Posted on: 6 August 2015
Going to therapy is difficult. You have to allow yourself to be vulnerable, and share your deepest thoughts with a complete stranger. For many people, counseling is frightening at the beginning. For children who don't quite understand the world, it's even harder. One in five children have a mental health disorder. Many children and teenagers can benefit from therapy. After experiencing a trauma, a change at home, or bullying at school, it's helpful to gain a new perspective on life from a professional. If you think your child or teen can benefit from therapy, here is additional info on talking about the experience beforehand.
1. Make sure they know they aren't in trouble.
Your children might think that they are going to therapy as a punishment. When a victim feels punished, it leads to feelings of betrayal. It's important to explain to your kids that they are not being punished or in any kind of trouble at all. Let them know that you're taking them to therapy because you love them, and you think it's going to help.
Using therapy as a shaming tool will also reinforce their belief that it's a punishment. For example, if your child is misbehaving, don't tell them that if they keep it up, they're going back to the therapy office.
2. Be honest about why they're attending.
You can't trick your children into participating in therapy. Tell them that they're going to therapy because of the divorce, the death, or whatever else happened. If nothing in particular happened, tell your children that they're going because you're worried about their moods, or whatever the real reason is. Understanding your concerns will help build a bridge of trust between you.
3. Tell your kids what therapy is like.
Don't leave the details open for mystery. They might think that they have to receive a physical exam like in a doctor's office. They might think that a therapist is going to yell at them, hypnotize them, or something else that seems uncomfortable. You never know what they've heard or seen on television. Explain that they will just sit in a chair and talk to a therapist. Let them know that they won't be forced to talk about anything they don't want to talk about. They're going to be nervous if they think someone is going to be grilling them for answers.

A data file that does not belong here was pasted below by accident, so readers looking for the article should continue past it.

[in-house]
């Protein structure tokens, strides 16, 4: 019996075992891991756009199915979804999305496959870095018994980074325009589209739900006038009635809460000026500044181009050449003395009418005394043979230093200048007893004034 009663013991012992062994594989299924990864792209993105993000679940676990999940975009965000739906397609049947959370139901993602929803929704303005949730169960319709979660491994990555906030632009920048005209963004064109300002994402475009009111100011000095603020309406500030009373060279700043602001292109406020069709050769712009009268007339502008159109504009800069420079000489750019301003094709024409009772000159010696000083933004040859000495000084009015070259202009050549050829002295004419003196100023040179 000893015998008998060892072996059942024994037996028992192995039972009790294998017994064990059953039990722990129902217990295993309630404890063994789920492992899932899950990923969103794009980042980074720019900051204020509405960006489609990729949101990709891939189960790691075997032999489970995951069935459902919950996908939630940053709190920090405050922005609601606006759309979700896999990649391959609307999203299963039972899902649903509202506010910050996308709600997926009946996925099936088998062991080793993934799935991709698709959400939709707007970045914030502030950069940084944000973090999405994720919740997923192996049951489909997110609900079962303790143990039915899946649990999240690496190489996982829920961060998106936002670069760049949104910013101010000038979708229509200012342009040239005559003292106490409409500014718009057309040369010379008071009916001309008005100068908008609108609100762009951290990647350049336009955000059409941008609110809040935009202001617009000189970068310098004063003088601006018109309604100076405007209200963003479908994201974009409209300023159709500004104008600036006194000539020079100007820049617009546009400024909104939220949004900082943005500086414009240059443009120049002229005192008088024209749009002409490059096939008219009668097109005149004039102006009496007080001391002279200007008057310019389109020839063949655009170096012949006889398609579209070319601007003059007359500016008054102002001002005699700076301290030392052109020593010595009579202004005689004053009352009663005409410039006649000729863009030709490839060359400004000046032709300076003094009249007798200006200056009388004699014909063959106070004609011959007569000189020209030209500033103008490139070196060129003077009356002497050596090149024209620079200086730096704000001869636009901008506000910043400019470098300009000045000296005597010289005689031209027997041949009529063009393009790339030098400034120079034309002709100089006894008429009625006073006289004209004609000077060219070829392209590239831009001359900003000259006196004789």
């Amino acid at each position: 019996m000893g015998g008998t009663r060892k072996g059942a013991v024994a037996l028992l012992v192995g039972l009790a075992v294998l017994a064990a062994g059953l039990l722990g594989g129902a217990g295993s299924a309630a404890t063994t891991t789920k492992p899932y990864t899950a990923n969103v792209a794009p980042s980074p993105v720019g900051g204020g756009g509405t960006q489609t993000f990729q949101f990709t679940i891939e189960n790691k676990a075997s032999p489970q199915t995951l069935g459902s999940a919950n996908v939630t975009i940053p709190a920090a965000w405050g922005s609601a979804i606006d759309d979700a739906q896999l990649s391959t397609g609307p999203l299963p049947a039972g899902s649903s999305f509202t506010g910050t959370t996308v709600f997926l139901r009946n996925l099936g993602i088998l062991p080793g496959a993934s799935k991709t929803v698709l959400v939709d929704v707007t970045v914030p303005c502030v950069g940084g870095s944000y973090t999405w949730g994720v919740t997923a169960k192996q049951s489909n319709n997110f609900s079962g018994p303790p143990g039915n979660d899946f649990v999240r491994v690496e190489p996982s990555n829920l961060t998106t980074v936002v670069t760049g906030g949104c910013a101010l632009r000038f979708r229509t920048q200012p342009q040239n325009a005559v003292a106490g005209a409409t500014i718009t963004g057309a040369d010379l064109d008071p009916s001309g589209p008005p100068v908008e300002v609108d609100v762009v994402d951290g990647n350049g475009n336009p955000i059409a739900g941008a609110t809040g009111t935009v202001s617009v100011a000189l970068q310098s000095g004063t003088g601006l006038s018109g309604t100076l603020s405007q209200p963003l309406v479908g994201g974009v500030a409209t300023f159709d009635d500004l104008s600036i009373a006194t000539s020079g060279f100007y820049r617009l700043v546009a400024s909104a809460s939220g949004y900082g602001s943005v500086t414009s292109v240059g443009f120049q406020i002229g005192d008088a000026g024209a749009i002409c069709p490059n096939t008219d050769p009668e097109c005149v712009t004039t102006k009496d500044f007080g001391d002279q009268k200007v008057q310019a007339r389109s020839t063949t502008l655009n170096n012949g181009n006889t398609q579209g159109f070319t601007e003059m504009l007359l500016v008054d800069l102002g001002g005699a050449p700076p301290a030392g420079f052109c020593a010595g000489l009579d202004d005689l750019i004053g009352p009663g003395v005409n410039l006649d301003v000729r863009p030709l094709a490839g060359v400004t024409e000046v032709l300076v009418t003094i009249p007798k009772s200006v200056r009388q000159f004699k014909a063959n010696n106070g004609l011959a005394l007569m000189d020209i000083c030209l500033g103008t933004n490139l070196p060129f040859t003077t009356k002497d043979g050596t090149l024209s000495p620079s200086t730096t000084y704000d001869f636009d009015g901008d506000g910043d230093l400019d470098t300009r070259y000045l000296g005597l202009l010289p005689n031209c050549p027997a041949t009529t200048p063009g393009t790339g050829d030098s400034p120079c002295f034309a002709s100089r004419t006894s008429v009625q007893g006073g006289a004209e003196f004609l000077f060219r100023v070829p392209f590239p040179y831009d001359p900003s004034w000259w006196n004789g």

4. Make sure they know getting help is normal.
You don't want your kids to think that they crazy. It's important to let them know that their feelings are completely normal, and everyone needs help sometimes. If your kids think something is wrong with them, they'll immediately feel judged and be less likely to open up.
5. Ask your kids how they feel about it.
Don't just tell your kids they're going to therapy, ask them how they feel about going to therapy. If they feel like their feelings matter and that they have a choice, they're less likely to resist and resent the idea. They'll also be more likely to address concerns they might have about going to therapy. If you don't ask their feelings, they'll probably keep concerns to themselves, because they'll think that you don't care what they are. This will open the lines of communication, and allow you to explain what therapy is about, and ease their mind.
If your kids are still refusing therapy
It's tough to take your kids to therapy when they don't want to go. Try asking them to try three sessions and see how it goes from there. By the third session, they will know what to expect, and they might open up to the therapist more.
Therapy can be a taboo subject. Many people feel ashamed about therapy, and don't want to discuss it. Make sure your children know that there is nothing to be ashamed about. Make sure you address their concerns, explain what to expect, and most of all, make sure they don't feel like it's a punishment.Share